Lil Wayne The Carter 4 Review

Album Cover -- Photo:

By: James Nelson Contributing Writer

8/30/2011 Issue 1

The fourth installment of The Carter series is dropping at last, and I have had the pleasure of hearing it from front to back numerous times. In retrospect, Lil Wayne has morphed into so many personas that it is hard to tell who he is anymore.

One thing I can finally say is that Wayne is a heavy weight in the lyrical arena. I bought his album The Block is Hot with my hard earned money as a paperboy in 1999 and was completely disappointed, refusing to invest in such annoying music ever again.

Nine years later, A Milli dropped and made it hard to not believe this artist was a changed man. So, I bought The Carter III and was completely satisfied with my purchase. I saw it as luck, though; I did not think lightning could strike twice in one spot. Lyrically, that is. While the Carter IV holds its own lyrically, I think The Carter III is still his best album to date, as unfortunately lyrics alone cannot save an album in the hip-hop community.

    Though “Intro” kicks of the album, it sounds like the fourth or fifth track on a mixtape rather than an introduction to a highly anticipated album from an artist who is revered as the rap game’s messiah. The lyrics were dope from start to finish, but they were inappropriate for the track’s placement on the album.

The following track, “Blunt Blowin’” contained unsatisfactory lyrics which immediately gave me a headache.

The beat in “Megaman” may be as generic as ever, but Wayne rides it well and flows with finesse, making this song hard-hitting. Case in point: “Whoa, nigga / die slow, nigga / for dear life, you’re holdin on / en vogue, nigga/ unload, nigga/ reload, nigga/ tools on deck, home depot, nigga/ well, if life is a b****, then mine is a gold digger”. Although I can do without the “nigga” repetition, “Megaman” gave me nostalgia for a time when hip-hop was still all about the lyrics.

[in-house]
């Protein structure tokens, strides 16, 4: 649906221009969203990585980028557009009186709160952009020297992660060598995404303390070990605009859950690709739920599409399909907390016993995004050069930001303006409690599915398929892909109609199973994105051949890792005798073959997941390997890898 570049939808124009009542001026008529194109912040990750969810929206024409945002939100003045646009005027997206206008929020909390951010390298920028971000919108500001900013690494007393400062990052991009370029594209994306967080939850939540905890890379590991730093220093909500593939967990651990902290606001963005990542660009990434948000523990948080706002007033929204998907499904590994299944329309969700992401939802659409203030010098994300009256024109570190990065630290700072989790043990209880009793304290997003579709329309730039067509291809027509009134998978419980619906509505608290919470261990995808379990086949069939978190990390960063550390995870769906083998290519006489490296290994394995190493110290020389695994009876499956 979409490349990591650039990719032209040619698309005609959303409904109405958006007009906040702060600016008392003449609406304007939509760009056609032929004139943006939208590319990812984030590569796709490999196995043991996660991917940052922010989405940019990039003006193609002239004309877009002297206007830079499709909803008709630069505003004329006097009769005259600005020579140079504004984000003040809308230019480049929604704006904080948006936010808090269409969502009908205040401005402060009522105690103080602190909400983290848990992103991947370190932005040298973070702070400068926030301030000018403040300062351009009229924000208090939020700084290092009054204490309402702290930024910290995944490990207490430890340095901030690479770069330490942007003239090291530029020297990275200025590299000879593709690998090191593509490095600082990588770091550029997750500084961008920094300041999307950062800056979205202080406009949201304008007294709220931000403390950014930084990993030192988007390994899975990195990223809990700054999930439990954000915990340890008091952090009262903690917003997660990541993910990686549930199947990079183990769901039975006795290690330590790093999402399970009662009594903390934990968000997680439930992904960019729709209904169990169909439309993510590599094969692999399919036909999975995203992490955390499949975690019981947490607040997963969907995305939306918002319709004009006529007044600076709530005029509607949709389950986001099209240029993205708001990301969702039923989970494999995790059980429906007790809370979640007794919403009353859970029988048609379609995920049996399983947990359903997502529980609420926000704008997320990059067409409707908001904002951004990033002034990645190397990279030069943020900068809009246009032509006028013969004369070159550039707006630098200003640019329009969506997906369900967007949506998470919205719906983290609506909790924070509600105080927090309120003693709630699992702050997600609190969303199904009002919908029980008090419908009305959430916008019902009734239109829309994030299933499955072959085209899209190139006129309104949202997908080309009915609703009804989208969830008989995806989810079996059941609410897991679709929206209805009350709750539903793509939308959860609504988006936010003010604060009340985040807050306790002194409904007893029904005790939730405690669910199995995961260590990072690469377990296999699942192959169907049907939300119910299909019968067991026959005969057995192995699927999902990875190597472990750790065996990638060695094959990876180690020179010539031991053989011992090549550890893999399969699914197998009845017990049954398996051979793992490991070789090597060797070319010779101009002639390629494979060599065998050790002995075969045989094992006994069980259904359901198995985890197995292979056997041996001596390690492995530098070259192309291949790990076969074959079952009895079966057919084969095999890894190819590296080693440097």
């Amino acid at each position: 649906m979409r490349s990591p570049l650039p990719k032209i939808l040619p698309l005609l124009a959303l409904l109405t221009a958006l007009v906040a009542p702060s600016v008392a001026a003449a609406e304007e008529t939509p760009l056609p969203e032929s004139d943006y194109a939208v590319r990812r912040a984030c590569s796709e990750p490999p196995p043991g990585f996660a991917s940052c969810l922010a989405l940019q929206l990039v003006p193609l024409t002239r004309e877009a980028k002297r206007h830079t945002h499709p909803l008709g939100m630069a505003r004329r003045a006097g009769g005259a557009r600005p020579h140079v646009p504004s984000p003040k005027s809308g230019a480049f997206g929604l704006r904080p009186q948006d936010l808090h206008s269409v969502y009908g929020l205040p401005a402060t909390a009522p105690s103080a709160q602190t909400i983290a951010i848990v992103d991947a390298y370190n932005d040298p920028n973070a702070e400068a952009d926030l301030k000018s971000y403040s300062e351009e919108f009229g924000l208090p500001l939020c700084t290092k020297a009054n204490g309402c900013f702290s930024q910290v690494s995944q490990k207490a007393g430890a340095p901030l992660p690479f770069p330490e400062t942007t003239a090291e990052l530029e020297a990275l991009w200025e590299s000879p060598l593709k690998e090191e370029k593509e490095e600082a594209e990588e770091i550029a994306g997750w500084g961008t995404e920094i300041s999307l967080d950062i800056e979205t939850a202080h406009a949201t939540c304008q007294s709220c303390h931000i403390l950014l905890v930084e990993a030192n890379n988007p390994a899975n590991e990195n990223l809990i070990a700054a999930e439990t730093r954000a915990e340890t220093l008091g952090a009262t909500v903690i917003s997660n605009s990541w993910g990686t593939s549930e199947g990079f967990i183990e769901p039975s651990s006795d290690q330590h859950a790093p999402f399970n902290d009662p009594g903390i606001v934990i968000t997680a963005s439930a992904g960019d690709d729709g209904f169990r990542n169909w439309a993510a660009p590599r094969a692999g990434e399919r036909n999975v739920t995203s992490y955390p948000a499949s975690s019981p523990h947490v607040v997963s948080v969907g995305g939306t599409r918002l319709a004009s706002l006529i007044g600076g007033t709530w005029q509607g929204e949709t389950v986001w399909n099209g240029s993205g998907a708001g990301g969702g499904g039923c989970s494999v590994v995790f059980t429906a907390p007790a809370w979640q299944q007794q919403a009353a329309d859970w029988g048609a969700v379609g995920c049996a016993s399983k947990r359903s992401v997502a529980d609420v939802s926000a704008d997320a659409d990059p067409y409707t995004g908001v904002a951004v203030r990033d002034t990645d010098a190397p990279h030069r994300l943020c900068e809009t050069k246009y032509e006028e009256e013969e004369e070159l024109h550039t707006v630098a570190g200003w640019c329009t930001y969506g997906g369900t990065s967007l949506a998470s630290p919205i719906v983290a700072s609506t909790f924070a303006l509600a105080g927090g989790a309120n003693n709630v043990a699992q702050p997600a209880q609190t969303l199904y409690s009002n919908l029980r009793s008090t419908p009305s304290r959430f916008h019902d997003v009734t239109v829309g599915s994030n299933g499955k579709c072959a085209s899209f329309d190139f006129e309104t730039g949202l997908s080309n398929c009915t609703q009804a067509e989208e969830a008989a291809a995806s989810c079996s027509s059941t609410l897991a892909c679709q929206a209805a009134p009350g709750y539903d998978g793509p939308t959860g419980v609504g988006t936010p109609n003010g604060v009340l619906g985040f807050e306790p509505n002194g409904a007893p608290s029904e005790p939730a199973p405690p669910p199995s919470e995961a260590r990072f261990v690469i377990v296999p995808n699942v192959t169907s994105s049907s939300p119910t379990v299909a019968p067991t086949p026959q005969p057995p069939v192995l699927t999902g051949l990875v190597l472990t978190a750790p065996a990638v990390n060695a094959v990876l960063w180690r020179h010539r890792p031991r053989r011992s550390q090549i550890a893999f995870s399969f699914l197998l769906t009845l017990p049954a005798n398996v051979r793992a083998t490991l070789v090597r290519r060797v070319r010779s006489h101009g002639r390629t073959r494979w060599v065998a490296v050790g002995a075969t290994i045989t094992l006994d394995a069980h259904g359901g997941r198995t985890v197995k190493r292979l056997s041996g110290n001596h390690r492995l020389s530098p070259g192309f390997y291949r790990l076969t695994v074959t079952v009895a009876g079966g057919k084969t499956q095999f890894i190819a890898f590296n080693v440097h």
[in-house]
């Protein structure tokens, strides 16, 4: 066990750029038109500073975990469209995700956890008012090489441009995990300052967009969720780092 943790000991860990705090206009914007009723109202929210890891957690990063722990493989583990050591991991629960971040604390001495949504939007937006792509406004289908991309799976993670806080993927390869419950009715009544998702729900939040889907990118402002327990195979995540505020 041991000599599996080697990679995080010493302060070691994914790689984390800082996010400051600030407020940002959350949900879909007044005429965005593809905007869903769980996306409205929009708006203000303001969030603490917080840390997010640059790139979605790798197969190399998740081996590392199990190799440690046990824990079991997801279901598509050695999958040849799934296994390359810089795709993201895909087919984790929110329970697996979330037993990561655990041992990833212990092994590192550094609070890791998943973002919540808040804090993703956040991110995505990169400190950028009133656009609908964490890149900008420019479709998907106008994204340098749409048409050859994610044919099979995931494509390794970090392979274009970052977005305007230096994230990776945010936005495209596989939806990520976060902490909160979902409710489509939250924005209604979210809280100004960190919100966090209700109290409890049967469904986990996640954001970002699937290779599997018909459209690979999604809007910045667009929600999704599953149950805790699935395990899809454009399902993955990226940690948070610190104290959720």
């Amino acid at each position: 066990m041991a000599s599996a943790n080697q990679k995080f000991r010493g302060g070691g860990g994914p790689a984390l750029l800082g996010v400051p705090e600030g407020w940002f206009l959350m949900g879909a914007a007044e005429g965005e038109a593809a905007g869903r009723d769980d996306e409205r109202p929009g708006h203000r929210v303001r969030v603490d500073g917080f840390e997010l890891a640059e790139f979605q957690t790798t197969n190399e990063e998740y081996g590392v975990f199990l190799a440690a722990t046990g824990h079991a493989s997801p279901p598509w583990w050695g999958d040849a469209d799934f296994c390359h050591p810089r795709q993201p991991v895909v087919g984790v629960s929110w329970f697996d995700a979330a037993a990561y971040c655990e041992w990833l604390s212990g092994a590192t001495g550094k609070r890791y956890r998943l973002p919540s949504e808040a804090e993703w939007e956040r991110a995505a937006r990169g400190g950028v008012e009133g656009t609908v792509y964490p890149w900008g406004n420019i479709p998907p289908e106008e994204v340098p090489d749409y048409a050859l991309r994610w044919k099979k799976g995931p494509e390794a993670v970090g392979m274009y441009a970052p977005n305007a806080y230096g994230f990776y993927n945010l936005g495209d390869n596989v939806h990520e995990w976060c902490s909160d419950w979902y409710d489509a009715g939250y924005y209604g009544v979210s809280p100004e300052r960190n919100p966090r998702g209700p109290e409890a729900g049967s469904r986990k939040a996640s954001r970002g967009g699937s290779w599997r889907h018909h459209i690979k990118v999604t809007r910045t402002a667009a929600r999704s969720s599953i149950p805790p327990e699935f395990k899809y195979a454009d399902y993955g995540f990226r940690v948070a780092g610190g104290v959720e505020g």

“Nightmares of the Bottom” has a generic 808 bass line, cheesy snares, and a moderate pace to it. I almost fell asleep listening to it, when I hit the skip button, which led me to the Drake featured “She Will.”

“She Will” is the most exciting song on this album, from its beat to its chorus and lyrics to Wayne’s delivery. If only they could have incorporated live instruments. Contrary to popular opinion, I am a Drake fan. Yes, I said it. He laced the chorus with a smooth melody that brought the drums to life. Drake should have kept this song for himself and put it out as a single. I cannot wait for his newest album, Take Care, which will be released on October 24.

    “How to Hate,” featuring T-Pain, has a cheesy beat and an even cheesier chorus. Wayne’s clever lyrics save the song from sudden death, but T-Pain’s performance makes me hope he is considering retirement.

“John” features Rick Ross and sounds like every other song Ross is making these days. Why they chose to sample Ross is beyond me, and, sadly, the song contributes to the mixtape feel of the entire album.

I appreciate that Wayne addresses sensitive issues in “How to Love”, and though his voice is not breathtaking, it suits the track’s beat.

Though perhaps repetitive and lacking in creativity, “President Carter” has a good loop in its beat.

I found two impressive aspects in “Its Good”: Jadakiss’ verse and Wayne’s ballsy jab at Jay-Z. When all is said and done, my money would be on Jay, but I have to give Wayne extra points for even having the guts to go at Jay.

The album comes to a rough landing with the “Outro.” Wayne made a fatal error in choosing to add Shyne to the lineup. I do not have to elaborate on why Shyne is probably the worst choice for a feature on any album.

     Aside from the subpar production and disappointing features, Wayne’s lyrics were engaging enough to listen to each track at least once.

A friend of mine told me, after listening to the album, that he likes the sober Wayne better. I completely agree. He is definitely in rare form. If he could mix the production and features from The Carter III and the lyrical consistency of The Carter IV, he would make an undisputedly classic album.